Group of Seven (or G7) is an association of seven leading industrialized countries, which includes the United States, Germany, Japan, Britain, France, Italy and Canada. According to the fact, that G7 consists of only developed countries, it should be noticed that economic growth is high and hence there is an increase in GDP too. The fluctuations in Gross Domestic Product are given in Figure 1.

Figure 1. Real GDP in the group of seven. Source: True economics.

Analyzing the graph, it can be concluded that the rate of Real GDP is quite unstable and fluctuates through the time. In addition, the highest volume and a huge decrease of GDP were in Canada.

Also, the set of developed countries produce two-thirds of the world production. Considering the participating countries individually, it can be noticed that in generally, Canada is taken the first place in production among G7 and that Japan had the huge reduction in output in 2009. An illustration of the output in the group of seven is provided in Figure 2.

Figure 2. Level of Output in G7

Source: OECD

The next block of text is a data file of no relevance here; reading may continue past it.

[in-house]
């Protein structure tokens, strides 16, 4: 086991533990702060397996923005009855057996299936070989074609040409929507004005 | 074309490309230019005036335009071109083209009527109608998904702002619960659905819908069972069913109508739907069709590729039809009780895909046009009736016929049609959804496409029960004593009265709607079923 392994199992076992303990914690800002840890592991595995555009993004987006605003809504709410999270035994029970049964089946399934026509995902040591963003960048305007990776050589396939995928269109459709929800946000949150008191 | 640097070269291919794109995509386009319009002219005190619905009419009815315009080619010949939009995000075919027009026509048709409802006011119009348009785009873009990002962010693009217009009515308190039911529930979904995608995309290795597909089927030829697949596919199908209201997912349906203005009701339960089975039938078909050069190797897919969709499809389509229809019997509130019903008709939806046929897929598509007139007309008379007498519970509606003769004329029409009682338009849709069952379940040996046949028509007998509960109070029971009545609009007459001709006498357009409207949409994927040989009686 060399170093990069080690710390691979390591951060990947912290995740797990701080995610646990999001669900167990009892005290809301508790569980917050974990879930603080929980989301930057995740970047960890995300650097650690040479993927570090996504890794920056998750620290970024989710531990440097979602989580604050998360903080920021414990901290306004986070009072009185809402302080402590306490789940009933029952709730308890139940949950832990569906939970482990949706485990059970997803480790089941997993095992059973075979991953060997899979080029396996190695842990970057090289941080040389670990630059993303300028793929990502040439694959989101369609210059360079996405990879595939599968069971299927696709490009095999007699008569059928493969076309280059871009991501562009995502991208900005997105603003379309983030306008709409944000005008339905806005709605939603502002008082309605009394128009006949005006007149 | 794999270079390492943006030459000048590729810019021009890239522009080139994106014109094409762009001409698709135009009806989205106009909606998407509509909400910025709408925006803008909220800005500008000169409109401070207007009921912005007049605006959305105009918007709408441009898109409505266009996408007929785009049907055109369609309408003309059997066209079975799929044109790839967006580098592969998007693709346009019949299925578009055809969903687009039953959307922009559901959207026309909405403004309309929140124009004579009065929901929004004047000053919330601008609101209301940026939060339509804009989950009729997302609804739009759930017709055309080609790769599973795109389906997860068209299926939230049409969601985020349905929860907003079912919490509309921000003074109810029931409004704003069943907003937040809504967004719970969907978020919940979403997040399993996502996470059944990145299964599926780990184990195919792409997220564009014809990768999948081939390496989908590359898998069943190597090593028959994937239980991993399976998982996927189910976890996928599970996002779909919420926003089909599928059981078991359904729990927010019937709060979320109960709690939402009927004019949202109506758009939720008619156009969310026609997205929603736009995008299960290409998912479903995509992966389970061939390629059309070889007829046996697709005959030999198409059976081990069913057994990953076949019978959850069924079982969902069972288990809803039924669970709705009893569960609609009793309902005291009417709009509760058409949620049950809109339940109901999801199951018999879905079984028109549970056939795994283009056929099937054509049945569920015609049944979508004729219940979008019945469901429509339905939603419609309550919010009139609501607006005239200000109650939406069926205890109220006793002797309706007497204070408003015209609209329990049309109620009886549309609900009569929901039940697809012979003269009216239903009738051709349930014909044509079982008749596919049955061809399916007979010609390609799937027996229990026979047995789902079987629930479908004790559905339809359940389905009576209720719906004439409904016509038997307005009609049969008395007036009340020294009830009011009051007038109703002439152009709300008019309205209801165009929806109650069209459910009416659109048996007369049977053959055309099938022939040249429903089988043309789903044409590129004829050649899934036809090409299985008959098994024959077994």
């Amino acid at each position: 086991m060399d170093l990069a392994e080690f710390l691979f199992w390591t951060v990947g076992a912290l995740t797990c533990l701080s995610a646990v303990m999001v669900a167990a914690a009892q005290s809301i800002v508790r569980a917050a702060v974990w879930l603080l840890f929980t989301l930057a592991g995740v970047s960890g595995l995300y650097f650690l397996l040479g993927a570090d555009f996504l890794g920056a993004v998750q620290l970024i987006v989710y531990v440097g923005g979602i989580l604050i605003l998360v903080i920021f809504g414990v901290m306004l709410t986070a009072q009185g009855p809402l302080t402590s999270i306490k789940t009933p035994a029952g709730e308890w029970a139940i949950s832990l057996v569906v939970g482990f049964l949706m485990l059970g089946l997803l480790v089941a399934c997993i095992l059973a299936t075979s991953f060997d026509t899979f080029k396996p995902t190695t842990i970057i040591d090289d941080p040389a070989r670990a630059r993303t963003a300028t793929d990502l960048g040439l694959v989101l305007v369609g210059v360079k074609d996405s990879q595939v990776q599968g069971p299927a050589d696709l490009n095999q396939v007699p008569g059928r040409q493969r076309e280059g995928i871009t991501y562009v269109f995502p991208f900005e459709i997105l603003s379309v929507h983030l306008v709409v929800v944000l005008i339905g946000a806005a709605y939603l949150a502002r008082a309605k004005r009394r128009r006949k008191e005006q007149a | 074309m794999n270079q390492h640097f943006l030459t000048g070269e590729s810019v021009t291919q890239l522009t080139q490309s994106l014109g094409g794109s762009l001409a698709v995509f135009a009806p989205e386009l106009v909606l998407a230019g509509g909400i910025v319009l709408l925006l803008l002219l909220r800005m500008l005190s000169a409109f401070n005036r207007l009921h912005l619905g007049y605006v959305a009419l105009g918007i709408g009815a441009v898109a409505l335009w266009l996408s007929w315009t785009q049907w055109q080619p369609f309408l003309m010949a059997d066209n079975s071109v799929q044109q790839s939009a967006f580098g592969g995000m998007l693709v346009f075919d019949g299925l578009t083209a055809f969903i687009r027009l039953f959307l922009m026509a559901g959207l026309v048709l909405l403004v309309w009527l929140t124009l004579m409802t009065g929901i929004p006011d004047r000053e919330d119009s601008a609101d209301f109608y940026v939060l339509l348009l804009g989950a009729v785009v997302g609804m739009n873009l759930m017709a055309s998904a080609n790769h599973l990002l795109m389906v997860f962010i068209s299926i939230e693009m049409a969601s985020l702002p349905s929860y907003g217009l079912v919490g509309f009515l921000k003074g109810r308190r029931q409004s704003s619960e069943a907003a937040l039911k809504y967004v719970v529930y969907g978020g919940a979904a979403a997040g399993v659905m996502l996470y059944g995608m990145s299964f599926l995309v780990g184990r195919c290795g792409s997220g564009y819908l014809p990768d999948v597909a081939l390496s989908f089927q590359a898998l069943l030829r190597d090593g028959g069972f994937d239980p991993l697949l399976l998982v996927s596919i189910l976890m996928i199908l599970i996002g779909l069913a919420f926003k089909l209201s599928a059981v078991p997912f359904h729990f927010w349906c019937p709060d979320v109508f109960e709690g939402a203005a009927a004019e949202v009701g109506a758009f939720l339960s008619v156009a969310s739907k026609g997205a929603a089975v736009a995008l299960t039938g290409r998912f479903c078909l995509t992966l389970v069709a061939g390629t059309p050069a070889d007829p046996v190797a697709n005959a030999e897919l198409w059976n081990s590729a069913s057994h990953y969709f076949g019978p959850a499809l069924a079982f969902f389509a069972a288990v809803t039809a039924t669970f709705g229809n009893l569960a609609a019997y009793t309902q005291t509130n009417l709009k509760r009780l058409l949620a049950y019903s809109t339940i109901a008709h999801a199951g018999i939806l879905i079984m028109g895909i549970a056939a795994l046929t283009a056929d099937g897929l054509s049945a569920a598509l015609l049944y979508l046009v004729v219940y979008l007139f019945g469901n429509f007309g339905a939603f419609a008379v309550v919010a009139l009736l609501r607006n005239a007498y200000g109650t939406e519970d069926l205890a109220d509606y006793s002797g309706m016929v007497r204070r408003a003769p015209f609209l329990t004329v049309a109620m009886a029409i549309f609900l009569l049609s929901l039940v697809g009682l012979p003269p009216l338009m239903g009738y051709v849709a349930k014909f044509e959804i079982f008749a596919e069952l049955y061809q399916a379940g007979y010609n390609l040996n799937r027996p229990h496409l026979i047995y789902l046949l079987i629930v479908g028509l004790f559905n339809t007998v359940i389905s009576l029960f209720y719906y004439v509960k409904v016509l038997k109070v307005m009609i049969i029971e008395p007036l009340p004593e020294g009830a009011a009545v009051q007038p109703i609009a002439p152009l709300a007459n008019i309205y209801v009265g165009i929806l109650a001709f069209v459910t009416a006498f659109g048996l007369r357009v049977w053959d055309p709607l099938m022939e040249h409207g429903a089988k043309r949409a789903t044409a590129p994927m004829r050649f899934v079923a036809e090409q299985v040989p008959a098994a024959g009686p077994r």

These seven great economic powers, through their finance ministers, seek to increase economic growth and stabilize the exchange rate. G7 was established during the oil crisis of the 1970s of the last century as an informal club in order to find economic and political way out of it. This association was aimed to establish the financial and economic ties, to develop and to conduct effective anti-crisis policy, to decline unemployment, to reduce the rate of inflation, to seek all possible ways to overcome the contradictions that arise between countries - participants of G7 and with other states. Also, decisions made at the meetings can be realized through the system of international economic organizations such as the International Monetary Fund (IMF), World Trading Company (WTC), the organization for Economic Cooperation and Development (OECD), as well as through the state institutions of "Seven" .